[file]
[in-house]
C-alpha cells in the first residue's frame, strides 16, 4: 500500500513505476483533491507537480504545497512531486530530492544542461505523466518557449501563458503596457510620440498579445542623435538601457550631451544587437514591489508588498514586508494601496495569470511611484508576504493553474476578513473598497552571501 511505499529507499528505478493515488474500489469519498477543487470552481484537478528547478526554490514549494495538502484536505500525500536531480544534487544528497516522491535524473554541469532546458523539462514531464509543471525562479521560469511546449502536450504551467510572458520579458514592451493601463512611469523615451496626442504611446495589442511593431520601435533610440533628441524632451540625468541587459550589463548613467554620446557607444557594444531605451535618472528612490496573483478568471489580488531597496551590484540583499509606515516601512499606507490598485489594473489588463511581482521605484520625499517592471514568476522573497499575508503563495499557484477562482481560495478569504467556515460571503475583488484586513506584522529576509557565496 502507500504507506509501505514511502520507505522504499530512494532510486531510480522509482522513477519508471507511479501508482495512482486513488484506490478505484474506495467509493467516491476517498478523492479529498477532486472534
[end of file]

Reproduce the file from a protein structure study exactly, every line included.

[in-house]
C-alpha cells in the first residue's frame, strides 16, 4: 500500500513505476483533491507537480504545497512531486530530492544542461505523466518557449501563458503596457510620440498579445542623435538601457550631451544587437514591489508588498514586508494601496495569470511611484508576504493553474476578513473598497552571501 511505499529507499528505478493515488474500489469519498477543487470552481484537478528547478526554490514549494495538502484536505500525500536531480544534487544528497516522491535524473554541469532546458523539462514531464509543471525562479521560469511546449502536450504551467510572458520579458514592451493601463512611469523615451496626442504611446495589442511593431520601435533610440533628441524632451540625468541587459550589463548613467554620446557607444557594444531605451535618472528612490496573483478568471489580488531597496551590484540583499509606515516601512499606507490598485489594473489588463511581482521605484520625499517592471514568476522573497499575508503563495499557484477562482481560495478569504467556515460571503475583488484586513506584522529576509557565496 502507500504507506509501505514511502520507505522504499530512494532510486531510480522509482522513477519508471507511479501508482495512482486513488484506490478505484474506495467509493467516491476517498478523492479529498477532486472534